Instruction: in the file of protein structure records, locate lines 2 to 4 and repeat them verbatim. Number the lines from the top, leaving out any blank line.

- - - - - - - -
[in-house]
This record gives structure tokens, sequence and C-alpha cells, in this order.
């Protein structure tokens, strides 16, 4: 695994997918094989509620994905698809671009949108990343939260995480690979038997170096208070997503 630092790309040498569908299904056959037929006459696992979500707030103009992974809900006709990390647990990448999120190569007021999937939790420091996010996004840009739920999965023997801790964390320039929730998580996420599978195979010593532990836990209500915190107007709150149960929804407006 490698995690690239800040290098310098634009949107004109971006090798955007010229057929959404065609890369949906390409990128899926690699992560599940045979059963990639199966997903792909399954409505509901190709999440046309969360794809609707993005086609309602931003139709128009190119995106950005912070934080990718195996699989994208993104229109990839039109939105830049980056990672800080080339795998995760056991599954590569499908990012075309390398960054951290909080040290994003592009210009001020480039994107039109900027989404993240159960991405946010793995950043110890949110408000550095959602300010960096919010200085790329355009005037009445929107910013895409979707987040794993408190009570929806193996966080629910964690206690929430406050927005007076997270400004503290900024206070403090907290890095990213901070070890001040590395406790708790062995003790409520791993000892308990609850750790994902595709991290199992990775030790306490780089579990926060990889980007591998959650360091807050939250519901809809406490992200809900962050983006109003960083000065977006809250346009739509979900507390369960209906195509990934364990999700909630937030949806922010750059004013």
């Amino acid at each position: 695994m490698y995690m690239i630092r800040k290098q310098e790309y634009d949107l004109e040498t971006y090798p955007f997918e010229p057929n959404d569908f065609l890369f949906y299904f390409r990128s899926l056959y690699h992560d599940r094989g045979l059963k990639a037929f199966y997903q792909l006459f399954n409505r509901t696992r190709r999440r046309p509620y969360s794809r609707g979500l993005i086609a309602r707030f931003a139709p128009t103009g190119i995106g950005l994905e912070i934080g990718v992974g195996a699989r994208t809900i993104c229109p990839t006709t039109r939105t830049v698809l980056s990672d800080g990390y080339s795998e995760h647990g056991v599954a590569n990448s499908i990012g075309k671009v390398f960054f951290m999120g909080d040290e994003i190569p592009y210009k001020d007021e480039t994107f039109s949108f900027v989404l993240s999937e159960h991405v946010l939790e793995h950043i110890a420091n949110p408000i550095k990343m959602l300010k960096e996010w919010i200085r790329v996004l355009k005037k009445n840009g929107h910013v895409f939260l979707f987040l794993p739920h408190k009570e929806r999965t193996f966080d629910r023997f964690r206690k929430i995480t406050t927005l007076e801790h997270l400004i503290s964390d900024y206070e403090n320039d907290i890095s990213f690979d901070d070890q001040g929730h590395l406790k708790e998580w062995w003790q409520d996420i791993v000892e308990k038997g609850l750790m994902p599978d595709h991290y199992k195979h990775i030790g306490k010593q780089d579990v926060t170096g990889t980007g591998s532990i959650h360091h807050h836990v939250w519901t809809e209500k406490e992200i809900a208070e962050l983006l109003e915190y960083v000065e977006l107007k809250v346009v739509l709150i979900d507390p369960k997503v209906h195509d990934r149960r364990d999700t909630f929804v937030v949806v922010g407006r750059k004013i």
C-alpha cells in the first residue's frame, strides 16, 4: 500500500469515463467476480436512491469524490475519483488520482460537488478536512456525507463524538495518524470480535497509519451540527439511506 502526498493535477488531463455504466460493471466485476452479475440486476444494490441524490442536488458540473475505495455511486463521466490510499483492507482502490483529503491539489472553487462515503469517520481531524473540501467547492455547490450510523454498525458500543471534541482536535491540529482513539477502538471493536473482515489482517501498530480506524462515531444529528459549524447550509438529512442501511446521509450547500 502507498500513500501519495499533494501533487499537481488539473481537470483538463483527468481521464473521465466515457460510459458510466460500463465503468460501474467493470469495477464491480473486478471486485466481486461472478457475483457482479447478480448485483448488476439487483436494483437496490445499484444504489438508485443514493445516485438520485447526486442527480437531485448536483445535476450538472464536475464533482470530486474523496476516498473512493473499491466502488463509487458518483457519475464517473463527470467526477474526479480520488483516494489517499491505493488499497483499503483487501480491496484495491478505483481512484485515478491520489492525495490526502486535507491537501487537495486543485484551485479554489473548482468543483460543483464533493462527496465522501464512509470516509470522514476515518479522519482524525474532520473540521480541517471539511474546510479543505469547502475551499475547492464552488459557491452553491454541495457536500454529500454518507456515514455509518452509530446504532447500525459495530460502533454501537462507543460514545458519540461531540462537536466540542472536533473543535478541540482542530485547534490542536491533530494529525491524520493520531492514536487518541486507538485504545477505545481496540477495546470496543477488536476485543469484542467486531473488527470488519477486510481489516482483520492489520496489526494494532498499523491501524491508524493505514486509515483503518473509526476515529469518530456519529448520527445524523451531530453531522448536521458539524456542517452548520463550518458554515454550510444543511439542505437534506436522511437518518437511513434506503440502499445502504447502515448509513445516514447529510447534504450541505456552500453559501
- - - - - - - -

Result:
This record gives structure tokens, sequence and C-alpha cells, in this order.
């Protein structure tokens, strides 16, 4: 695994997918094989509620994905698809671009949108990343939260995480690979038997170096208070997503 630092790309040498569908299904056959037929006459696992979500707030103009992974809900006709990390647990990448999120190569007021999937939790420091996010996004840009739920999965023997801790964390320039929730998580996420599978195979010593532990836990209500915190107007709150149960929804407006 490698995690690239800040290098310098634009949107004109971006090798955007010229057929959404065609890369949906390409990128899926690699992560599940045979059963990639199966997903792909399954409505509901190709999440046309969360794809609707993005086609309602931003139709128009190119995106950005912070934080990718195996699989994208993104229109990839039109939105830049980056990672800080080339795998995760056991599954590569499908990012075309390398960054951290909080040290994003592009210009001020480039994107039109900027989404993240159960991405946010793995950043110890949110408000550095959602300010960096919010200085790329355009005037009445929107910013895409979707987040794993408190009570929806193996966080629910964690206690929430406050927005007076997270400004503290900024206070403090907290890095990213901070070890001040590395406790708790062995003790409520791993000892308990609850750790994902595709991290199992990775030790306490780089579990926060990889980007591998959650360091807050939250519901809809406490992200809900962050983006109003960083000065977006809250346009739509979900507390369960209906195509990934364990999700909630937030949806922010750059004013």
């Amino acid at each position: 695994m490698y995690m690239i630092r800040k290098q310098e790309y634009d949107l004109e040498t971006y090798p955007f997918e010229p057929n959404d569908f065609l890369f949906y299904f390409r990128s899926l056959y690699h992560d599940r094989g045979l059963k990639a037929f199966y997903q792909l006459f399954n409505r509901t696992r190709r999440r046309p509620y969360s794809r609707g979500l993005i086609a309602r707030f931003a139709p128009t103009g190119i995106g950005l994905e912070i934080g990718v992974g195996a699989r994208t809900i993104c229109p990839t006709t039109r939105t830049v698809l980056s990672d800080g990390y080339s795998e995760h647990g056991v599954a590569n990448s499908i990012g075309k671009v390398f960054f951290m999120g909080d040290e994003i190569p592009y210009k001020d007021e480039t994107f039109s949108f900027v989404l993240s999937e159960h991405v946010l939790e793995h950043i110890a420091n949110p408000i550095k990343m959602l300010k960096e996010w919010i200085r790329v996004l355009k005037k009445n840009g929107h910013v895409f939260l979707f987040l794993p739920h408190k009570e929806r999965t193996f966080d629910r023997f964690r206690k929430i995480t406050t927005l007076e801790h997270l400004i503290s964390d900024y206070e403090n320039d907290i890095s990213f690979d901070d070890q001040g929730h590395l406790k708790e998580w062995w003790q409520d996420i791993v000892e308990k038997g609850l750790m994902p599978d595709h991290y199992k195979h990775i030790g306490k010593q780089d579990v926060t170096g990889t980007g591998s532990i959650h360091h807050h836990v939250w519901t809809e209500k406490e992200i809900a208070e962050l983006l109003e915190y960083v000065e977006l107007k809250v346009v739509l709150i979900d507390p369960k997503v209906h195509d990934r149960r364990d999700t909630f929804v937030v949806v922010g407006r750059k004013i």